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The number of insurers eligible to write private flood insurance in Florida has increased 45% over the past two years, according to Florida’s Office of Insurance Regulation.
As of April 30, the number of insurers offering private flood coverage rose to 29 from 20 in 2017, and they have written more than 62,000 personal primary flood insurance policies in the state, a 169% increase since June 2017, the office said Friday in a statement.
Private coverage is usually offered at prices similar to or lower than those of the National Flood Insurance Program, providing more consumer choice and an alternative to the federal program, according to the office.
“The 2017 hurricane season impacted virtually every county in Florida, with Hurricane Irma resulting in more than $8.6 billion in insured losses,” Jimmy Patronis, chief financial officer, said in the statement. “Last year, Hurricane Michael caused more than $6.3 billion in insured losses in the Panhandle alone.”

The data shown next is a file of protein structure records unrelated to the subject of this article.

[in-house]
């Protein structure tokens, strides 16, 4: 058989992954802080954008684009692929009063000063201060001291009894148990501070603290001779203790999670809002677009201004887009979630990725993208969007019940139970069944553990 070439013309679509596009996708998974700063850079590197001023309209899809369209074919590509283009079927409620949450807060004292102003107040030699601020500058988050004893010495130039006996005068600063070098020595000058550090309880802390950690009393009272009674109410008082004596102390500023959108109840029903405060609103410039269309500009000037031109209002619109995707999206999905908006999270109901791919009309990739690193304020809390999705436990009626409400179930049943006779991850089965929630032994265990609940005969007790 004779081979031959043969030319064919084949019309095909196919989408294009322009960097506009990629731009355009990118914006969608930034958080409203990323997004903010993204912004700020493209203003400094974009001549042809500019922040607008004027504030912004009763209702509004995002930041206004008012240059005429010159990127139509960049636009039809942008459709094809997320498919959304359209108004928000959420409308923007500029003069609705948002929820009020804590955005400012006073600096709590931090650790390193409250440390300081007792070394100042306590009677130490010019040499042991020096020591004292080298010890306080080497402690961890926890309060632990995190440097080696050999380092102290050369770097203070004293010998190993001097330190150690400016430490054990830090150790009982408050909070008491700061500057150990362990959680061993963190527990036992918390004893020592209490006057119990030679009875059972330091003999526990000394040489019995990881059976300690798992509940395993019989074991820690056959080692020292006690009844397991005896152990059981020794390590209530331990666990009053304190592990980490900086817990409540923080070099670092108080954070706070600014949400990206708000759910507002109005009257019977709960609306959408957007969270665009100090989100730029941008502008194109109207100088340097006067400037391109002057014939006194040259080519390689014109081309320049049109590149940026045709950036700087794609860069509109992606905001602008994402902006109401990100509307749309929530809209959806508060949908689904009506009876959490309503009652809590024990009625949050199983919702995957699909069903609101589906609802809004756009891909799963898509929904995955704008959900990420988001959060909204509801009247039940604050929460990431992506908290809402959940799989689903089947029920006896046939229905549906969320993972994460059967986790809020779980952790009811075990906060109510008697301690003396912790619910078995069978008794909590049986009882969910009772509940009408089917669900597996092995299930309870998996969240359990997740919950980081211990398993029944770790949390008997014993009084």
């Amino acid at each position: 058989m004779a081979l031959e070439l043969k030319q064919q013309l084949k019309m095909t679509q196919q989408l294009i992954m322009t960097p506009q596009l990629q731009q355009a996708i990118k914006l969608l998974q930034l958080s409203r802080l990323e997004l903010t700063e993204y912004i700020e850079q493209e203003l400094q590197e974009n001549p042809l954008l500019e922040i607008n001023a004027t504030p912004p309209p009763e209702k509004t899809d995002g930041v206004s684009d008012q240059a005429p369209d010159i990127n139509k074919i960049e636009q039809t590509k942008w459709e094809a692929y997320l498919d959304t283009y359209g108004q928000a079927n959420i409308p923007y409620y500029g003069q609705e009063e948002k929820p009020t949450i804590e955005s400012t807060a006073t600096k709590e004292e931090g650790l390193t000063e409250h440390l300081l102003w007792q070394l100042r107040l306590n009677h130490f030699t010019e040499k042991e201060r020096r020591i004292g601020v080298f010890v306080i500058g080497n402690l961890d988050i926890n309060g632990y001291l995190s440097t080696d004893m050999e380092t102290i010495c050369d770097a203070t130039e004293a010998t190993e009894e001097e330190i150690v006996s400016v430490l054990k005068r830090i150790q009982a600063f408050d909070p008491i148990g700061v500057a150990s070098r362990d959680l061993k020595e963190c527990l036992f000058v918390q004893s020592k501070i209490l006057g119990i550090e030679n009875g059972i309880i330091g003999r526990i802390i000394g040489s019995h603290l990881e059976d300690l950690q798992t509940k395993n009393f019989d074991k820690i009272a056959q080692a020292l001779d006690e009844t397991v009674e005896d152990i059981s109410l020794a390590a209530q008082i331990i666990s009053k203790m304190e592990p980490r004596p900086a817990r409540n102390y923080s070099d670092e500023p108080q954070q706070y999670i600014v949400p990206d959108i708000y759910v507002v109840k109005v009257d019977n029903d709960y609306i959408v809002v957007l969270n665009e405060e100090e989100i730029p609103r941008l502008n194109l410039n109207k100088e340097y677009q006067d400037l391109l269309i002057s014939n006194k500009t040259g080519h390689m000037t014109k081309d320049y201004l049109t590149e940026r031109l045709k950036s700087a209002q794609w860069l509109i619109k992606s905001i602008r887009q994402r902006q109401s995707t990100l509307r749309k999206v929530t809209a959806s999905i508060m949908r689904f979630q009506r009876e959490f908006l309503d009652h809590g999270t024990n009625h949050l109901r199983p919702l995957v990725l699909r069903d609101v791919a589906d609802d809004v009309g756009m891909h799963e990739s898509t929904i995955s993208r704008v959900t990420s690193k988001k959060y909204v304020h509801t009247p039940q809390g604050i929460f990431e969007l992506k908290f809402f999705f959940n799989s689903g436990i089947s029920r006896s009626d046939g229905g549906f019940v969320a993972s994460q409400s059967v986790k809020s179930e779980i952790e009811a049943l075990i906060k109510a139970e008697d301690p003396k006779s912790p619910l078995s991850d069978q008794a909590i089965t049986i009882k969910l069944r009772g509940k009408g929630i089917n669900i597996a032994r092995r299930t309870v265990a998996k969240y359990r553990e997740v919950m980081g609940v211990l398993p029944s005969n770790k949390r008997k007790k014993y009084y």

According to the NFIP, the average flood insurance claim payment in 2017 was more than $90,000, and a vast majority of homeowners are not adequately covered for flood damages, David Altmaier, Florida’s insurance commissioner, said in the statement.
Estimated insurance losses in Florida resulting from Hurricane Irma have reached $8 billion, according to the Florida Office of Insurance Regulation.